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Title: Prognostic utility of biomarker growth differentiation factor- 15 in patients with acute decompensated heart failure
Author(s): R. Jankovic-Tomasevic , S.U. Pavlovic , T. Jevtovic-Stoimenov , S. Apostolovic , D. Stanojevic , I. Jovanovic , G. Koracevic , D. Djordjevic-Radojkovic , M. Damjanovic , S. Salinger-Martinovic , M. Pavlovic
Journal: Acta Cardiologica
Volume: 71    Issue: 5   Date: 2016   
Pages: 587-595
DOI: 10.2143/AC.71.5.3167503

Abstract :
Objective: Growth differentiation factor-15 (GDF-15) has established promising prognostic value in various cardiovascular diseases, although there is very little information available about it in patients with acute heart failure, particularly with regard to long-term outcomes. The aim of our study was to determine the prognostic value of GDF-15 in patients with acute decompensated heart failure (ADHF).
Methods and results: A total of 107 consecutive patients (median age 70 [interquartile range, IQR: 60-73.5]; 36% women), hospitalized for ADHF, were examined. The primary and secondary endpoints were to determine the differences in both mortality and rehospitalization due to heart failure after one year, depending on the GDF-15 plasma level. The control group consisted of 25 healthy people of a similar age. The patients with ADHF had significantly higher level of GDF-15 on admission (median 3481 [IQR: 2113-5090]), than the subjects in the control group (887.5 (IQR: 763.75-960.25] ng/L). A high GDF-15 level on admission remained a significant predictor for adverse clinical events, shown by a multivariable regression analysis (hazard ratio [HR], 3.08; 95% confidence interval [CI], 1.06-8.35, P < 0.05), together with left ventricle ejection fraction (P < 0.05). Kaplan-Meier curve analysis showed a significantly higher probability of death and HF rehospitalization in patients with higher levels of GDF-15. Patients with both GDF-15 and BNP levels above the median on admission had the highest mortality rate.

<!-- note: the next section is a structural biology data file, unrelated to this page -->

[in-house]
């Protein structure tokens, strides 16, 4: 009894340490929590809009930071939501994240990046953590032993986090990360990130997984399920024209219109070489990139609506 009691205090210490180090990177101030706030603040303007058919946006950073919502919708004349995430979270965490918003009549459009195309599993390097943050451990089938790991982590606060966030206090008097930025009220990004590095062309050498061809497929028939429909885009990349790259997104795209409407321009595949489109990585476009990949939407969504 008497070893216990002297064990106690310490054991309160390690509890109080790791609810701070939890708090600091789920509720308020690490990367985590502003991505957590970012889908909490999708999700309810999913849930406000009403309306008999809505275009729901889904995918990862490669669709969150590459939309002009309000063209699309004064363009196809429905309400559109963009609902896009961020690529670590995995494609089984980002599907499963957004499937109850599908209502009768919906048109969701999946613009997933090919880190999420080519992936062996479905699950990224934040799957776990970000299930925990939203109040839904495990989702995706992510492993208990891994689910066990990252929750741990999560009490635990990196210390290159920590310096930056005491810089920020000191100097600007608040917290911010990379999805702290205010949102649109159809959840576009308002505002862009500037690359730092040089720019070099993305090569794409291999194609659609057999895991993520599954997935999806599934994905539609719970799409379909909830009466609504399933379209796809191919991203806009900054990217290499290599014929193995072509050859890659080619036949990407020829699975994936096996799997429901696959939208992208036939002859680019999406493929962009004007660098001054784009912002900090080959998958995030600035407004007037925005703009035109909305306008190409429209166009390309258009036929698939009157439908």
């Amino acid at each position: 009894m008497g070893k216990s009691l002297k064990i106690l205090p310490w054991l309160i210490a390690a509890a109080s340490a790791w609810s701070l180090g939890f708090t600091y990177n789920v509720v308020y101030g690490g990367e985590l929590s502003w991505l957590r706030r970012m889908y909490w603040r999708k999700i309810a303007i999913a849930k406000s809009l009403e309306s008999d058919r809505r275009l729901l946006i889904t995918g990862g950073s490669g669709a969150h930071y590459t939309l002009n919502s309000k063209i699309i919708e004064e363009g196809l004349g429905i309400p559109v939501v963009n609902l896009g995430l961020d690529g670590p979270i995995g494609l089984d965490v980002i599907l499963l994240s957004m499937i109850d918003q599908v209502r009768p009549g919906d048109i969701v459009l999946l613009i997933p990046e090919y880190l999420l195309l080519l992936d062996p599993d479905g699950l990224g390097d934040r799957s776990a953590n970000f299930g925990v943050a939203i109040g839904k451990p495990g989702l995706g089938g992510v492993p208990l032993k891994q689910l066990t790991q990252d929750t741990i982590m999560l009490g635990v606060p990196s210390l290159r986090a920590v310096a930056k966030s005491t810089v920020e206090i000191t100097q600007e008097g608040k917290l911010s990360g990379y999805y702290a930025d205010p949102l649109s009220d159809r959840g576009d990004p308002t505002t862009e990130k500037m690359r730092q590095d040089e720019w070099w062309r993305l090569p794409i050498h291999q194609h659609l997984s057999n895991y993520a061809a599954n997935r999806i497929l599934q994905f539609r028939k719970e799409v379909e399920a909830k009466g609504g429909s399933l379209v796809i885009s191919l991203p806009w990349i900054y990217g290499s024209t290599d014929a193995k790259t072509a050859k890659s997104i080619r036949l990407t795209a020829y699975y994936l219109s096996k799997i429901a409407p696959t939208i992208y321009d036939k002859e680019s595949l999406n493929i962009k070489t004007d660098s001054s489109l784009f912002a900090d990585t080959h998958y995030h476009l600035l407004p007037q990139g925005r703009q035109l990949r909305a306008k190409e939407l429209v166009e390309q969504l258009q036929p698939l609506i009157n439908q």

Conclusion: In patients with ADHF, an elevated GDF-15 value on admission was a strong predictor of an adverse clinical outcome regarding mortality and HF rehospitalization 1-year after the initial hospitalization.

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